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Date Published:Mar 1, 1999
I present a simple model of technological revolutions. A technological revolution is the introduction of a new generation of machines that can only be operated by workers who have learned a set of machine-specific skills. If learning the new skills is more (less) costly than learning the skills associated with pre-existing technologies, the revolution is skill biased (deskilling). On impact, skill-biased (deskilling) revolutions trigger a reallocation of capital from high (low) learning cost to low(high) learning cost workers, thereby reducing the relative and absolute wage of the former. Thus, the model of skill-biased revolutions replicatesthe observed recent changes in the wage structure, and constitutes a possible interpretation of the Information Technology Revolution.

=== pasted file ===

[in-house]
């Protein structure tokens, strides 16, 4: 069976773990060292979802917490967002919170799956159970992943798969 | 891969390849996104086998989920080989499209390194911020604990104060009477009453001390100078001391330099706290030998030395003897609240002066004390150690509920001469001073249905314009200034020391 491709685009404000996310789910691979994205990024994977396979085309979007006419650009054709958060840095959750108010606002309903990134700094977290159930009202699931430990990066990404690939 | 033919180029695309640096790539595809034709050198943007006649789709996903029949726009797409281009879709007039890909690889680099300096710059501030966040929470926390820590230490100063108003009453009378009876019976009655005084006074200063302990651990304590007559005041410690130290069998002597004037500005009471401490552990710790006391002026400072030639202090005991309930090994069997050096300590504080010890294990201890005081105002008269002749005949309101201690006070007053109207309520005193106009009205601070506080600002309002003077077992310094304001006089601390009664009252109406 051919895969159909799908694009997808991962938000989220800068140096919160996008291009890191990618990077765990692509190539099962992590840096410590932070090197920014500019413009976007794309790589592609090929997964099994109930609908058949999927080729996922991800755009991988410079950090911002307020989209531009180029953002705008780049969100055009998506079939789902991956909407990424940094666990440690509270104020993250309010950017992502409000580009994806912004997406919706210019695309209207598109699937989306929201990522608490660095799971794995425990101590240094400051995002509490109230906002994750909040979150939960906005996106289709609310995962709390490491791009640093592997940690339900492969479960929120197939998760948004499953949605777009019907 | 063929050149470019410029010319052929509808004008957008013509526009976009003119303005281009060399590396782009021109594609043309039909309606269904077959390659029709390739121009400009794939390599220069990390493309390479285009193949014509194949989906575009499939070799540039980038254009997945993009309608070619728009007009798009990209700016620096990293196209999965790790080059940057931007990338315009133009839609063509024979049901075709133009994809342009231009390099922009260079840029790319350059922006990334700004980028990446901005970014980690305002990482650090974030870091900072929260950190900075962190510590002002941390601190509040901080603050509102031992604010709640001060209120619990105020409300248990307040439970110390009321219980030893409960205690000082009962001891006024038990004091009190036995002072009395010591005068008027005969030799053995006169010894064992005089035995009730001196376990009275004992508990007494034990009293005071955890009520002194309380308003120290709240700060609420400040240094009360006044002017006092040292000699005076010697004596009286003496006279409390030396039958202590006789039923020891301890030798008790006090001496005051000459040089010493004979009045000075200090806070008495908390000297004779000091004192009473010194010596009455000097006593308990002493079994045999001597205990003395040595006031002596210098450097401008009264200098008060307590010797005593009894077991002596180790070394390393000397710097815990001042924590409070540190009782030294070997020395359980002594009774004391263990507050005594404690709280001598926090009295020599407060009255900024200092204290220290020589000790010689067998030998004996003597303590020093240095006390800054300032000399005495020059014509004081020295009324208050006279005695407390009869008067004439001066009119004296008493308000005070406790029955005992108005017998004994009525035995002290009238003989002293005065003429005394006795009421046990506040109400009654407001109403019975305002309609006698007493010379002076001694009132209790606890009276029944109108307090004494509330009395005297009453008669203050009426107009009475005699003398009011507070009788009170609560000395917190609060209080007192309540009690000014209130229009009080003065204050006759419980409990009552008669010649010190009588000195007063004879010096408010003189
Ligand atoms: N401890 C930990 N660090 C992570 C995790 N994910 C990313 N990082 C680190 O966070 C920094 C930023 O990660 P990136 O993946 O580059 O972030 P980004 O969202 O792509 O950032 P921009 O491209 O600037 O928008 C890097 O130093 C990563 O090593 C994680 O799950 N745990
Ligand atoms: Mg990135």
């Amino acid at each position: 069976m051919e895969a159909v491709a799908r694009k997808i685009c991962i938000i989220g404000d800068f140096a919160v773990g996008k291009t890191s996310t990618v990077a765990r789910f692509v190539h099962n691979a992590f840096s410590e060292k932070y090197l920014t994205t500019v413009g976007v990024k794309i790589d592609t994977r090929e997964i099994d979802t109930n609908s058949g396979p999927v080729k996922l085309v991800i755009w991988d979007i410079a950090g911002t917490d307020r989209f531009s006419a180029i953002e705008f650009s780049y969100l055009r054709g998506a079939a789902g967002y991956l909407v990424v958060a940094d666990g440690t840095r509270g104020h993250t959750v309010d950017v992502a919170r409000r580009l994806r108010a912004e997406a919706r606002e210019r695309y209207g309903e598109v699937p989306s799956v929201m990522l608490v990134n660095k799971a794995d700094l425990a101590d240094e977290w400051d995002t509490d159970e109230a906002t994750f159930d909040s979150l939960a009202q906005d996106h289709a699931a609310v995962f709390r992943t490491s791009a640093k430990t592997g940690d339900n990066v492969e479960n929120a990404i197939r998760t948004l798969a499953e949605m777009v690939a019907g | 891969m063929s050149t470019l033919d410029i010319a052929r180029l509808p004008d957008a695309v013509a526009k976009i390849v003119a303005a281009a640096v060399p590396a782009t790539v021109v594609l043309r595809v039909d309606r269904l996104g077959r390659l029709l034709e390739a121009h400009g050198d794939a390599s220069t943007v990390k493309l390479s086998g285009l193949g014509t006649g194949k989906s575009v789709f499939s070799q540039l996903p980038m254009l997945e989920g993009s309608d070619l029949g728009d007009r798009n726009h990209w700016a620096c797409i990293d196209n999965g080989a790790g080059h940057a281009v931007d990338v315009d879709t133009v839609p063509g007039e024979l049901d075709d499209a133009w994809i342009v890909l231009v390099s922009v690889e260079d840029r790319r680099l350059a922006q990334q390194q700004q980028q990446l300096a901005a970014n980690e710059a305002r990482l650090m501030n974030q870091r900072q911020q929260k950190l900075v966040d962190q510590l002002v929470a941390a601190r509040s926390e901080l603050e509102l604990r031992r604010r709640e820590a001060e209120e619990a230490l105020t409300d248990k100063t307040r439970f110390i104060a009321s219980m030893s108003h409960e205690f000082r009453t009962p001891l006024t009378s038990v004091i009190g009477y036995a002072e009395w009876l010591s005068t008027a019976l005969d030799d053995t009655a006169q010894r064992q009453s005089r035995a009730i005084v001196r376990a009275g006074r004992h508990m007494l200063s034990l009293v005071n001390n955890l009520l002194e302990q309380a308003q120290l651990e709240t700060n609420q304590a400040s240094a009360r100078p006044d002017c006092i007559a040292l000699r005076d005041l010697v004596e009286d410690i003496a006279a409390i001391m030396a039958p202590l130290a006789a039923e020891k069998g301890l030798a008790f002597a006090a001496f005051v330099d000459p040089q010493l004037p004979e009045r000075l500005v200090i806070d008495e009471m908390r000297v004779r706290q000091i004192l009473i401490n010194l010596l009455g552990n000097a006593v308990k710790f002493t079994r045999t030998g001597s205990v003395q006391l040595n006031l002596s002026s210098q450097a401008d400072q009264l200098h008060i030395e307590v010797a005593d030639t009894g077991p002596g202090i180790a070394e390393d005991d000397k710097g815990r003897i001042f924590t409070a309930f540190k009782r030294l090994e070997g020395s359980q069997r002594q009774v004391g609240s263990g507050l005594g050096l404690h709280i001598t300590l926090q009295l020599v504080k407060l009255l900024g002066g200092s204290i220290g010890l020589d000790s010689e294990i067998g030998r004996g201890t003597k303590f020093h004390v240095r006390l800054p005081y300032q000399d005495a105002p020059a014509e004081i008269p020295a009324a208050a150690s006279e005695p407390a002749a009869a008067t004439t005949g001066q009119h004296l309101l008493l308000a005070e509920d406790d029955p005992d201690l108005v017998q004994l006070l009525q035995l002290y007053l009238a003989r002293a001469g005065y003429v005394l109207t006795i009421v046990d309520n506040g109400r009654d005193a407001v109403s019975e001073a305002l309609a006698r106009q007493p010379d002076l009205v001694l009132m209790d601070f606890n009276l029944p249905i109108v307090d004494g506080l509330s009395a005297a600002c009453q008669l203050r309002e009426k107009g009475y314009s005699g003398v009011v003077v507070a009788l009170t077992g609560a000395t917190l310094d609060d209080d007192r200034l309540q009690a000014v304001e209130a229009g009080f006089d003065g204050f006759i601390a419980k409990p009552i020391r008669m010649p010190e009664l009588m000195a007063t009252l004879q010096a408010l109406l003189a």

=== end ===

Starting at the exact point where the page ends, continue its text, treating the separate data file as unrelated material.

It also provides insight into the future possible behavior of the wage structure, as the diffusion of information technology continues. The model of deskilling revolutions constitutes a possible interpretation of the introduction ofthe assembly line in the early 1910s. I also present some new facts from the Annual Survey of Manufacturing. The inter-industry dispersion of capital-labor ratios has increased substantially and abruptly after 1975. Increases in capital-labor ratios between 1975 and 1990 are positively correlated across industries with changes in pay per worker, changes in the proportion of non-production workers in total employment, high average-wage levels in 1975, and high non-production worker shares in 1975. I argue that my theory constitutes one possible explanation for these facts.